Consequences for everyone if Scots decide to leave UK
A distaste for the European currency is one thing that does unite the UK
Scottish first minister Alex Salmond (fourth left) during a question-and-answer session on Scotland’s Future in Bathgate, Scotland. Photograph: Danny Lawson/PA
The English are starting to gang up on the Scots – with very unpredictable consequences. Yesterday’s announcement from all three main Westminster political parties stating that Scotland would not be able to keep the pound will have lasting ramifications. Some of these will be technical, but nonetheless profound. It is still an open question whether an independent Scotland will be able to join the EU.
If they are allowed in they will, under the rules of entry, have to adopt the euro. Distaste for the European currency is one thing that does unite the UK: the extent to which there is visceral loathing for the euro amongst almost all of the British is under-appreciated in the rest of Europe.
Scottish voters may respond to this latest move in ways not to the liking of its authors. If they see it as bully-boy tactics, the independence camp may well end up getting a boost. Campaigners for independence want to keep all of the oil and little of Scotland’s share of the UK national debt. As George Osborne has said, marking the birth of a new Scotland with, effectively, a massive default may lead to one or two problems for the Scottish exchequer.
Scotland has a large financial sector, which, like the rest of the country’s business class, has responded with some nervousness to all of this. I am reminded of the campaign by Quebec to leave the rest of Canada: at the height of that battle, a good few years ago, Canada’s finance industry effectively decamped to Toronto from Montreal. Quebec didn’t get its independence but lost a lot of finance, and other, jobs. The prolonged political uncertainty prompted lots of people in business to vote with their feet.
A new Scotland will need tax revenues. The Scotch Whisky industry is already concerned it will be targeted. It is one business that cannot move, even if it wanted to: Scotch has to be made in Scotland. Immobile businesses that are very profitable make for wonderful cash cows for finance ministers.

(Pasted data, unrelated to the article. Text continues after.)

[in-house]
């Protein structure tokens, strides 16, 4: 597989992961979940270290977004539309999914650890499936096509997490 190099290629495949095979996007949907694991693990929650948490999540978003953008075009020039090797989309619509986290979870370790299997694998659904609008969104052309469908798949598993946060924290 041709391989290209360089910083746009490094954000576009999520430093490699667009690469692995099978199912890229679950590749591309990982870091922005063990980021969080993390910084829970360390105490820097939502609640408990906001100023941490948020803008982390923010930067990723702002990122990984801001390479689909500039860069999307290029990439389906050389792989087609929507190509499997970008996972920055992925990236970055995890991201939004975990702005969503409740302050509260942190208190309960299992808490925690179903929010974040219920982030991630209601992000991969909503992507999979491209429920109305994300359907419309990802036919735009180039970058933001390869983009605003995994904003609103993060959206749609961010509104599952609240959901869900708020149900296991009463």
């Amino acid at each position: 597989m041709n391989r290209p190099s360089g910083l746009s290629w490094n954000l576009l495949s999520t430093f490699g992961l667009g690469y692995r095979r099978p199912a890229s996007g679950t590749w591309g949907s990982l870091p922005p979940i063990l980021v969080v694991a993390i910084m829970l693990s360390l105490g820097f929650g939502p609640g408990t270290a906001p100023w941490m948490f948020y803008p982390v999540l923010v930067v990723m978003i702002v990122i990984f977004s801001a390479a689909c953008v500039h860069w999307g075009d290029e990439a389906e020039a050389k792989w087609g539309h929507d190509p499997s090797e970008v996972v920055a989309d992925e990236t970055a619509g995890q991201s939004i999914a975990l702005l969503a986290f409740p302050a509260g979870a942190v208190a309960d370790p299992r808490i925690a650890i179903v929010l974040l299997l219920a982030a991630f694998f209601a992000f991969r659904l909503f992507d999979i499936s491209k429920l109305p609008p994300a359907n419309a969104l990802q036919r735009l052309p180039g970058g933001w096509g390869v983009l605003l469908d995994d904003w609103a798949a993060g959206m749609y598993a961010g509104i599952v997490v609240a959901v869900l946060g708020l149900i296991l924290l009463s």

If Scotland does confound the opinion pollsters there will be a prolonged period of negotiation between Alex Salmond and David Cameron about what happens next: how the oil and the debt will be split. Lots of people will undoubtedly make their own minds up before those talks reach a conclusion. If Scotland does secede it won’t, in all likelihood, stop there. It is hard to imagine it being business as usual for the rUK [rest of the UK] as it is now being called. Economically, and arguably politically, the UK only works because of the fiscal transfers from London and its hinterland to much of the rest of the union.
As England looks increasingly like a massively successful global city state – London – serviced by the rest, that city state will wonder just what the new union is for. The Welsh are not clamouring for independence. They only narrowly voted for their own regional assembly and they are not natural hardline nationalists. The English coexist with their Welsh cousins. The two economies and social systems are much more integrated than are the Scots with the English. Wales doesn’t have separate legal and education systems in the way Scotland does. Just as important, for hundreds of years now, the Welsh have signalled they are happy with the union; they haven’t caused the English much trouble and they don’t ask for a lot.
It is a stretch to argue along similar lines for Northern Ireland. I always thought Sinn Féin missed a trick by not running PR campaigns pointing out just how much the North costs English taxpayers. The money that flows from what’s left of the UK to Northern Ireland may not be handed over with such little complaint if we enter an rUK world. If Scotland does vote yes there will be consequences for everybody on these islands, not just the Scots.